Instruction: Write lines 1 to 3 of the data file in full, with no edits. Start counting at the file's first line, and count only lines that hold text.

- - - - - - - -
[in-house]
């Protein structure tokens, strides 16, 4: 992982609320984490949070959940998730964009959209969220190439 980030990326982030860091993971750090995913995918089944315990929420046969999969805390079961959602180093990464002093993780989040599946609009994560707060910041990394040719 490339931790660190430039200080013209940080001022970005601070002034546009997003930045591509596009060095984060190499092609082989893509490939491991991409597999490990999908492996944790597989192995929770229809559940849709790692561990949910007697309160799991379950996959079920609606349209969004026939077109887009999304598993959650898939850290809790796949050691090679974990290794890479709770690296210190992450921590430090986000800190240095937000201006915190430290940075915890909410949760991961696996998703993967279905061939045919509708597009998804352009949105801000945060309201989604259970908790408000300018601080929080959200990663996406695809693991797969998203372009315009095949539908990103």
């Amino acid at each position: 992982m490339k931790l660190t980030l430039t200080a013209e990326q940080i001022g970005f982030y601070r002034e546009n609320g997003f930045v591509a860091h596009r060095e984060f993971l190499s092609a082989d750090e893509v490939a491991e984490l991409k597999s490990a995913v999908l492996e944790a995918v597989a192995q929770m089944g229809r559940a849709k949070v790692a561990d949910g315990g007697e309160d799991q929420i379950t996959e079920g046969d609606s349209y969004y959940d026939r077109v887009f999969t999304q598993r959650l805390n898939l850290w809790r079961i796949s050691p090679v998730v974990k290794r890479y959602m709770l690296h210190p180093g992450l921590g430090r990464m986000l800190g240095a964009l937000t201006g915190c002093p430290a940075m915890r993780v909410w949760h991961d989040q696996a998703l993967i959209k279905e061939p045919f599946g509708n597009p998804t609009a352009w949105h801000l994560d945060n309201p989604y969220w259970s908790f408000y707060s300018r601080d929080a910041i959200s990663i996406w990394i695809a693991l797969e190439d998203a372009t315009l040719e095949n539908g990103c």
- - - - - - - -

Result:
[in-house]
């Protein structure tokens, strides 16, 4: 992982609320984490949070959940998730964009959209969220190439 980030990326982030860091993971750090995913995918089944315990929420046969999969805390079961959602180093990464002093993780989040599946609009994560707060910041990394040719 490339931790660190430039200080013209940080001022970005601070002034546009997003930045591509596009060095984060190499092609082989893509490939491991991409597999490990999908492996944790597989192995929770229809559940849709790692561990949910007697309160799991379950996959079920609606349209969004026939077109887009999304598993959650898939850290809790796949050691090679974990290794890479709770690296210190992450921590430090986000800190240095937000201006915190430290940075915890909410949760991961696996998703993967279905061939045919509708597009998804352009949105801000945060309201989604259970908790408000300018601080929080959200990663996406695809693991797969998203372009315009095949539908990103």
């Amino acid at each position: 992982m490339k931790l660190t980030l430039t200080a013209e990326q940080i001022g970005f982030y601070r002034e546009n609320g997003f930045v591509a860091h596009r060095e984060f993971l190499s092609a082989d750090e893509v490939a491991e984490l991409k597999s490990a995913v999908l492996e944790a995918v597989a192995q929770m089944g229809r559940a849709k949070v790692a561990d949910g315990g007697e309160d799991q929420i379950t996959e079920g046969d609606s349209y969004y959940d026939r077109v887009f999969t999304q598993r959650l805390n898939l850290w809790r079961i796949s050691p090679v998730v974990k290794r890479y959602m709770l690296h210190p180093g992450l921590g430090r990464m986000l800190g240095a964009l937000t201006g915190c002093p430290a940075m915890r993780v909410w949760h991961d989040q696996a998703l993967i959209k279905e061939p045919f599946g509708n597009p998804t609009a352009w949105h801000l994560d945060n309201p989604y969220w259970s908790f408000y707060s300018r601080d929080a910041i959200s990663i996406w990394i695809a693991l797969e190439d998203a372009t315009l040719e095949n539908g990103c």